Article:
The Israeli biotech Pluristem has Phase II data indicating that its cell therapy made of placenta cells can help patients suffering from peripheral artery disease recover their mobility. 

The trial, run in the US, Germany, South Korea and Israel, enrolled 172 patients with intermittent claudication, an early stage of peripheral artery disease where the legs hurt due to reduced blow flow. Patients treated with two doses of Pluristem’s placental cell therapy showed a significant improvement in a maximum walking distance test after a year when compared to a placebo.

The treatment also reduced the risk of the patients requiring bypass or revascularization surgery, a risk factor in patients with this condition. None of the patients treated with the cell therapy had to undergo surgery.

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Pluristem’s therapy, called PLX-PAD, aims to restore the blood flow in patients with intermittent claudication through an injection of donor cells derived from the placenta. “When we inject the cells into the patient’s leg, they secrete proteins that stimulate the creation of new blood vessels,” says Efrat Kaduri, Head of Investor and Public Relations at Pluristem.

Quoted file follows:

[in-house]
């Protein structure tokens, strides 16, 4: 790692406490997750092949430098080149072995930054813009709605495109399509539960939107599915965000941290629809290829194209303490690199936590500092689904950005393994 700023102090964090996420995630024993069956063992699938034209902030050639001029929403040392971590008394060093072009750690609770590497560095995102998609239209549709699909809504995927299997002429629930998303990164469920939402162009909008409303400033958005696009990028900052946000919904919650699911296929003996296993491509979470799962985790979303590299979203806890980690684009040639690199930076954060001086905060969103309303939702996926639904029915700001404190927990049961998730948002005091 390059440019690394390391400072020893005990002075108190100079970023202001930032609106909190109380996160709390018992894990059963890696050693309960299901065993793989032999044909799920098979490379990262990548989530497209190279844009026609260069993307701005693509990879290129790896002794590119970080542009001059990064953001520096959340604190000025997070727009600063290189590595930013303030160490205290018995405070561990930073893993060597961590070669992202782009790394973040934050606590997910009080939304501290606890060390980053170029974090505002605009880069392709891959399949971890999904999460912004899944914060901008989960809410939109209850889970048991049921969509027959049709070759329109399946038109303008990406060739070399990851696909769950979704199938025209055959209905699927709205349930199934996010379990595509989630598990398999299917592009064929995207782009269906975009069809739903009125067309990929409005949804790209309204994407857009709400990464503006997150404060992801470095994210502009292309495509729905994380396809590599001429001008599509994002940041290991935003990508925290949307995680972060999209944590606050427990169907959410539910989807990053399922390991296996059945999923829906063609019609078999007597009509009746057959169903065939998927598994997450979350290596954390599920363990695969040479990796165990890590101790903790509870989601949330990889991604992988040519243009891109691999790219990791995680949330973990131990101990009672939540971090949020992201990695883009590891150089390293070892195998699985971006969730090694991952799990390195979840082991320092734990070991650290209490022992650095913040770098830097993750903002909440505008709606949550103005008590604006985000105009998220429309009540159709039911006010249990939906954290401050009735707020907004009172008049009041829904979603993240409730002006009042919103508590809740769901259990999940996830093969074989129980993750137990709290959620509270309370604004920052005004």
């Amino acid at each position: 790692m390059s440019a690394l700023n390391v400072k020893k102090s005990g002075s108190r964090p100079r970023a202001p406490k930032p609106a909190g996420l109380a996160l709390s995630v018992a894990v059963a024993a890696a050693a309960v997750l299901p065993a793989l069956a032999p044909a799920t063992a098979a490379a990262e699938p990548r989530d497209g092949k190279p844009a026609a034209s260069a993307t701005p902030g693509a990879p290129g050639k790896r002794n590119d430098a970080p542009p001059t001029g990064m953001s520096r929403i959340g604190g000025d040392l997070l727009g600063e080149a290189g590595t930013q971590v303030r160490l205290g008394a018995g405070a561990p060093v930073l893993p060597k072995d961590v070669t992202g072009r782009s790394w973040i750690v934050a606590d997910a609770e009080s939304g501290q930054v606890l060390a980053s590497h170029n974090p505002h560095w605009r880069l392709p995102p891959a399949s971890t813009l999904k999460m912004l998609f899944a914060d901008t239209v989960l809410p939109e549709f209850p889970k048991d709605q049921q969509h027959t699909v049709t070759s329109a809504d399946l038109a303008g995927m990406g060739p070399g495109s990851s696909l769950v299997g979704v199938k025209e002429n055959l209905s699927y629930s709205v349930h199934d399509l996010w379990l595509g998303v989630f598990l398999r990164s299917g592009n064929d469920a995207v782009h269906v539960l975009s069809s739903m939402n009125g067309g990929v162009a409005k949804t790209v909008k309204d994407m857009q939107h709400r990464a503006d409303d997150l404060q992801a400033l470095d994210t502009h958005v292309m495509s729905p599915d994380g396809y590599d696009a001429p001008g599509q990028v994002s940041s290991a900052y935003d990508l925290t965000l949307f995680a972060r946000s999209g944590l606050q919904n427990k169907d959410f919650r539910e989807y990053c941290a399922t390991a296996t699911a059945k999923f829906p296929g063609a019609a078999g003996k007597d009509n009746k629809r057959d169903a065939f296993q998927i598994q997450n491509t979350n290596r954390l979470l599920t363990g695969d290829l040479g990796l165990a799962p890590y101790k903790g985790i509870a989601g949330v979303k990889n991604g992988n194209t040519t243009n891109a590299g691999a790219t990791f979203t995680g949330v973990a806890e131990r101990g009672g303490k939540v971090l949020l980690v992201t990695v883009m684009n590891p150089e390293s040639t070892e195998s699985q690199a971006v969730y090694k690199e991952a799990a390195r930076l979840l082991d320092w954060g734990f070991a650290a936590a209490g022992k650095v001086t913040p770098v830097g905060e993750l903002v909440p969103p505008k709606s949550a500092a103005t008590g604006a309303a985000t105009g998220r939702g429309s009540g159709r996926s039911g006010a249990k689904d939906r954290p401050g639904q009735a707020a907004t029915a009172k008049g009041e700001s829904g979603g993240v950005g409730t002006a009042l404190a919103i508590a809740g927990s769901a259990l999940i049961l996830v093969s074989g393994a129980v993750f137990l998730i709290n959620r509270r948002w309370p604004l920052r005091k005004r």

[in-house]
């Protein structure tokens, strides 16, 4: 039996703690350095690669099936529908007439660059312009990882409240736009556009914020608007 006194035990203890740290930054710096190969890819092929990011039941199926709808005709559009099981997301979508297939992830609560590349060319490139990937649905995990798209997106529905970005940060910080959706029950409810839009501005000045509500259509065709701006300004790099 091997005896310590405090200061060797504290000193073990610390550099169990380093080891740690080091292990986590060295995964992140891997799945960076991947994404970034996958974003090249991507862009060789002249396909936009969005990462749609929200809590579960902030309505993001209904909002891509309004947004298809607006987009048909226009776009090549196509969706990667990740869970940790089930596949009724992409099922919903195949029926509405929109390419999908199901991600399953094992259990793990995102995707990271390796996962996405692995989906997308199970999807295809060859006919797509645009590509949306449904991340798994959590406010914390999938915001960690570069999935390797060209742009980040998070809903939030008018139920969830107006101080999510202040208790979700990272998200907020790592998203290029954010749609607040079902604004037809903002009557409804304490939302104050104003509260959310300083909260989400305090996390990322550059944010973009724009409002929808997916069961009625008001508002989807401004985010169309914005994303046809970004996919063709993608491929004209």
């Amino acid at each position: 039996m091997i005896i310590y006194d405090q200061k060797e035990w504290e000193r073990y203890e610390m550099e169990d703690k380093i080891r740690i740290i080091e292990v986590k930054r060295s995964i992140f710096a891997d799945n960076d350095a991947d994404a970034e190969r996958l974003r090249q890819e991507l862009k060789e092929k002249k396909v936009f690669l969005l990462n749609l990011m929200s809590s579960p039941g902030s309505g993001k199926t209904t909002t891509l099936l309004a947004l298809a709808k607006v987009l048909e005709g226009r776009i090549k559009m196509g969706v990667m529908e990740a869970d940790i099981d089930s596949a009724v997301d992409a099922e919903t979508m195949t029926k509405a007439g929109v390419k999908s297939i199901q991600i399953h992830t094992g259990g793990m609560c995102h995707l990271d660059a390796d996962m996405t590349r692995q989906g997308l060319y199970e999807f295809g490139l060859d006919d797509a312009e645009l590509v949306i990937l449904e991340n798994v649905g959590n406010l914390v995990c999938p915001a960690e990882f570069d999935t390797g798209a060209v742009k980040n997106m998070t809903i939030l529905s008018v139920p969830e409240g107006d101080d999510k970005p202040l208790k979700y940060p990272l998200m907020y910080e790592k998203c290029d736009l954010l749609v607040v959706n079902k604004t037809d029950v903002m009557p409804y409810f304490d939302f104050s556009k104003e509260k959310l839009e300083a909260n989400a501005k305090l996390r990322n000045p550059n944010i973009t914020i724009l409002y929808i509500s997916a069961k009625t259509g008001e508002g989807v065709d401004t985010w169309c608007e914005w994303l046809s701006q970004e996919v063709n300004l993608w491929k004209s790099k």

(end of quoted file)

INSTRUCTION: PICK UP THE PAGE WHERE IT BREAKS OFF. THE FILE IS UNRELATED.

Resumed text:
“Instead of treating patients in a chronic manner using invasive procedures, with our cellular therapy the patients are able to walk farther distances, feel better, and avoid surgery,” says Kaduri.

The results are a good omen for a Phase III clinical trial that Pluristem is conducting in patients with critical limb ischemia — a more advanced stage of peripheral artery disease where patients are at a high risk of dying or requiring an amputation. Results from this trial are expected by the end of the year.

Pluristem’s treatment has the potential to address a big medical need. The blockage of blood vessels in patients with peripheral artery disease cannot be reversed naturally, and current procedures are risky and come with very high costs. Cell therapy is being explored as a solution, and Pluristem could be the first to launch a commercial cell therapy for peripheral artery disease. According to Kaduri, the company has the most advanced cell therapy in this space, with most other efforts being restricted to early-stage academic studies.


Images via Shutterstock

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